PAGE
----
What is the Carbon Impact of a day of Downhill Skiing?

img_0895-1I have been an infrequent alpine skier lately – I just enjoy the free and quiet pleasures of backcountry skiing more than the crowds, liftlines, competitiveness and overall artifice of the downhill ski scene. But here we are just a few miles from one of New York’s premier ski resorts – Gore Mountain – and it has been years since Robin and I enjoyed a day of downhill together – so we jumped in the Prius early one day this week, had breakfast at Cafe Sara in town and made the gondola by nine thirty am after being fitted with ridiculously short rental skis.
So what is the carbon footprint of a day of alipine skiing? Some studies determined that for most skiers, the actual skiing part (lifts and snowmaking) is only about 2% of a skiing holiday. Just getting to the resort is 73% of the typical skiers carbon footprint.
But since we were already here, I needed to figure out the impacts of just the skiing part of downhill skiing, basically the lifts and snowmaking. The best estimate I have been able to find is an Aspen ski resort study, which comes up with about 0.02 tons of Co2 equivalent per skier day. So 50 days of skiing would be one ton of CO2 – about the same as flying round trip cross country.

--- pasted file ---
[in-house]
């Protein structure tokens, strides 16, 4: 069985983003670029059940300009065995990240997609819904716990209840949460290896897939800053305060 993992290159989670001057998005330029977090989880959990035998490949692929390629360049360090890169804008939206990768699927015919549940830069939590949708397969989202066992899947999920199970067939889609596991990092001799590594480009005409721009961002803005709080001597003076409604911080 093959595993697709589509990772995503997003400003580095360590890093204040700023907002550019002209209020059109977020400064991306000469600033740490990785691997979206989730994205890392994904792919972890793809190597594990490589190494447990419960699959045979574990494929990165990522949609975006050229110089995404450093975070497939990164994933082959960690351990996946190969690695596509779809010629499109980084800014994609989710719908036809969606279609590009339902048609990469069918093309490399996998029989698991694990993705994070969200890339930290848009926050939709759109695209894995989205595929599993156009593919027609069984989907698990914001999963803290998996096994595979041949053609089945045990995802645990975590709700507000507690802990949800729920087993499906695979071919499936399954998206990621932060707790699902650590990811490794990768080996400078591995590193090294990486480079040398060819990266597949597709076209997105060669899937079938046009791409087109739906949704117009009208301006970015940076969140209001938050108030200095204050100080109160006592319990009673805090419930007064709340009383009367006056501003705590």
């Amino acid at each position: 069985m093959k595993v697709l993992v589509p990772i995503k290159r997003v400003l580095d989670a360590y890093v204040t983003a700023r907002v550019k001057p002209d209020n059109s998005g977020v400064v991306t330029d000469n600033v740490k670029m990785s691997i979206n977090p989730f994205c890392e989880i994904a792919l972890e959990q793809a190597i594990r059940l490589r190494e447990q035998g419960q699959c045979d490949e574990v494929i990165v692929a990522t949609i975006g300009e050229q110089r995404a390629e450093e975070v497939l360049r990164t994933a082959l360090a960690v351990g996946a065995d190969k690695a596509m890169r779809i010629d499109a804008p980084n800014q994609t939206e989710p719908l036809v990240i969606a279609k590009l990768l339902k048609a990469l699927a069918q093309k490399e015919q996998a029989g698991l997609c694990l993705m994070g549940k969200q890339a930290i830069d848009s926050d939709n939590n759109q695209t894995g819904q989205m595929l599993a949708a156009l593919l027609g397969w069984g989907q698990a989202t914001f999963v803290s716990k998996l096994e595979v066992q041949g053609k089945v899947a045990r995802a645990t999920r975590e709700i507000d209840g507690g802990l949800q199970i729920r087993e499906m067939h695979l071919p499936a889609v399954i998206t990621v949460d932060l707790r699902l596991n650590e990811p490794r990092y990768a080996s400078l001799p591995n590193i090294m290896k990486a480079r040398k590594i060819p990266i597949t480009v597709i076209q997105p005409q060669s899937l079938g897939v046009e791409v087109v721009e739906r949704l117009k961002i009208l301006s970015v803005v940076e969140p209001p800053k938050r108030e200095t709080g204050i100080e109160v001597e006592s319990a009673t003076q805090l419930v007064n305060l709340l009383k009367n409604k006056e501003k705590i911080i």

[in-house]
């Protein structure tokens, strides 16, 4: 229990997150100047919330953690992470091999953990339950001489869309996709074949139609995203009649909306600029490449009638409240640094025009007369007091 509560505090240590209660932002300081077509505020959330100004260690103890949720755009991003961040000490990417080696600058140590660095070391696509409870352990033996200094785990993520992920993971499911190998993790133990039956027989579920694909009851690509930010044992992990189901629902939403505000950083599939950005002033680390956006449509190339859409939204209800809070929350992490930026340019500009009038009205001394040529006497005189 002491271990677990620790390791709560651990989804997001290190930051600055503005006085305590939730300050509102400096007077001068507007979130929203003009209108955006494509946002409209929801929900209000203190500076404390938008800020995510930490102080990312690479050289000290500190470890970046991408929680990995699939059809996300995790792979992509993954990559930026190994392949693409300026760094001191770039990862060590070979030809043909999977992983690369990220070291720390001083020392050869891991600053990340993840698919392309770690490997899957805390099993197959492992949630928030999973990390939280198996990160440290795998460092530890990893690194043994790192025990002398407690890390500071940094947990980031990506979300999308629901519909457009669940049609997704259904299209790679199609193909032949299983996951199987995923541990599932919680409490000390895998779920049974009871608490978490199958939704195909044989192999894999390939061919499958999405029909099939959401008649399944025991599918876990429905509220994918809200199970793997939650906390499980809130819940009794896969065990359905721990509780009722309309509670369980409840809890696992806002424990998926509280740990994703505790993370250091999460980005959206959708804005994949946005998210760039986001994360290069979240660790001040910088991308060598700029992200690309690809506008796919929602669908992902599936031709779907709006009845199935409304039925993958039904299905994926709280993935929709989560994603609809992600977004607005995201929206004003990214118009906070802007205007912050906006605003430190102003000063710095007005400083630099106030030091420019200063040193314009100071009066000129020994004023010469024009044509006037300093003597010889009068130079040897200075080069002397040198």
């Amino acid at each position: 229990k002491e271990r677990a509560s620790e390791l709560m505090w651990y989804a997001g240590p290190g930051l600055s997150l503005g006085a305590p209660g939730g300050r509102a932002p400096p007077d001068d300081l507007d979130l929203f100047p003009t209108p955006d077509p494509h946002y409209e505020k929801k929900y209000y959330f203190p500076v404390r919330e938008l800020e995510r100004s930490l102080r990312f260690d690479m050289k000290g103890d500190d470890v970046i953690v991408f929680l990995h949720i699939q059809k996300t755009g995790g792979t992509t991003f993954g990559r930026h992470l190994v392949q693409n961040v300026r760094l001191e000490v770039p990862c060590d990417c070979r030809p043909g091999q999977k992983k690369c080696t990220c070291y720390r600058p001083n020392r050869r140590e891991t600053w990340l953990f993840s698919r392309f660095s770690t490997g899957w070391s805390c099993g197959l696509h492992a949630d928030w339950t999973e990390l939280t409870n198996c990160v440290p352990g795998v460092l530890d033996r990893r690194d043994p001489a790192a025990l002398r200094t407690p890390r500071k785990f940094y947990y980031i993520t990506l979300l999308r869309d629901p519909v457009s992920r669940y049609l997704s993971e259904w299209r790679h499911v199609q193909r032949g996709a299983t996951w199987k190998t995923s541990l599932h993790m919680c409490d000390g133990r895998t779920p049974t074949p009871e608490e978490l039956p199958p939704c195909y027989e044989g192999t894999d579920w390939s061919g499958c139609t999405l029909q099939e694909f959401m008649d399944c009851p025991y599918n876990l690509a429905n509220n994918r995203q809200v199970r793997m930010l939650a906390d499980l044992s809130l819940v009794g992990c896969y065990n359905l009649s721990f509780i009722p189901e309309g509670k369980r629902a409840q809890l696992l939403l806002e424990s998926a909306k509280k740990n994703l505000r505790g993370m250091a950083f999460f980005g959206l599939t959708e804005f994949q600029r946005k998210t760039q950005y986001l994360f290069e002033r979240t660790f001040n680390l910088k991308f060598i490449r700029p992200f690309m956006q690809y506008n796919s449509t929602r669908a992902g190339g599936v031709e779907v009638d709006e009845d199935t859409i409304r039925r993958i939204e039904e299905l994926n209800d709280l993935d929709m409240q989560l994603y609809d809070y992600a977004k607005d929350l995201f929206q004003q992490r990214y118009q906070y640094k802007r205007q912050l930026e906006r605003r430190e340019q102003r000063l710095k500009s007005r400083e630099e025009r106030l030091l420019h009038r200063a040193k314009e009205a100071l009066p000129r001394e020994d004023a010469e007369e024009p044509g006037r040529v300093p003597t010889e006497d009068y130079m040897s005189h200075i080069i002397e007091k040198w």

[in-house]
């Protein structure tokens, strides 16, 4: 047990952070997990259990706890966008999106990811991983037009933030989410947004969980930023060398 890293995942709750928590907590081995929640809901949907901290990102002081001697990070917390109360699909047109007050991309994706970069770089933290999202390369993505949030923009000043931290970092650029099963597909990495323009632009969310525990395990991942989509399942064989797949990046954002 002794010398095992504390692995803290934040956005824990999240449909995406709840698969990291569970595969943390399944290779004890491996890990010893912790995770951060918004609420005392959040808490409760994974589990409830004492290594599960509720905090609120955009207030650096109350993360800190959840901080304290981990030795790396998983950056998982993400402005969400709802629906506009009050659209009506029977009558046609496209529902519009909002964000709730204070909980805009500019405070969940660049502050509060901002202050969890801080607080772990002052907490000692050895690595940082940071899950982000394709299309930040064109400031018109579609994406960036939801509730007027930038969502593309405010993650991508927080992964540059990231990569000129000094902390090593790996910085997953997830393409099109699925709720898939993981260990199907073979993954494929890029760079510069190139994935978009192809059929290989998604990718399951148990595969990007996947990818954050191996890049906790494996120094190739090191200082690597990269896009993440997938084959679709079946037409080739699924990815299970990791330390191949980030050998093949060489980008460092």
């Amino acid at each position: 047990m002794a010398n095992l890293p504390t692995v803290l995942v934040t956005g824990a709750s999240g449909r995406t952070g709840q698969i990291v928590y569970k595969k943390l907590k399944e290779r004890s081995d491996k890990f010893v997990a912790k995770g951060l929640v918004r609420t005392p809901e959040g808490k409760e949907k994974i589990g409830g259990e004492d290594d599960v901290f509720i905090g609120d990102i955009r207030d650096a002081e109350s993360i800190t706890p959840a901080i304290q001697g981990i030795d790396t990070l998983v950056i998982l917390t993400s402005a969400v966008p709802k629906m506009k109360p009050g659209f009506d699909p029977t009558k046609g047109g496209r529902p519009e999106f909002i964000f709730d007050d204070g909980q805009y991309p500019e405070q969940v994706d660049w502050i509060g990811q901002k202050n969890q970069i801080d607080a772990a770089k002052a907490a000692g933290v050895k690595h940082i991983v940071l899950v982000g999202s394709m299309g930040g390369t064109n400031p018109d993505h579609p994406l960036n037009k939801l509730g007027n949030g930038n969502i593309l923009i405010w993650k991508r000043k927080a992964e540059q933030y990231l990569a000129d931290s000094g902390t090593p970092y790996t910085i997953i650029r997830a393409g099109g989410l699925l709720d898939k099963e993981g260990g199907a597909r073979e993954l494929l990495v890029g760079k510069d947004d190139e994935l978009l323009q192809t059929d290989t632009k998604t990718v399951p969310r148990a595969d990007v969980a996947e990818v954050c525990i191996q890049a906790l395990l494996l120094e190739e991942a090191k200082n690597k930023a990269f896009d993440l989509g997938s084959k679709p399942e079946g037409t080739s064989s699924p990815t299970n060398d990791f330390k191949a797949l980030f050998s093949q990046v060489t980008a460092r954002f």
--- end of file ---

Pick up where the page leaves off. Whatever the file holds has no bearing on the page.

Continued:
img_0896 So my one day of skiing, based on the Aspen numbers, would be about 40 pounds of CO2, or about the same as using two gallons of gasoline. That’s what it takes, per person, for two people driving up here from the NY metro area in a 50 mpg Prius.
EXCEPT – lucky for me and my carbon footprint, Gore Mountain recently built a solar farm a few miles south of here in Washington County, and claims that 85% of its annual electrical demand (I.e., lifts and snowmaking) is now sourced from renewable energy. Doubtless some trading is going on to get to that 85%, but I am ok with trading KWh for KWh. Kudos to New York State, which runs Gore, for investing in an energy future that just might include a climate for downhill skiing! So I figure my carbon footprint for a day of skiing, conservatively, at 30% of the 40 pound Aspen number, or about 12 pounds. Gotta leave something for the diesel in the groomers, which are most assuredly not electric. Yet.
   img_0897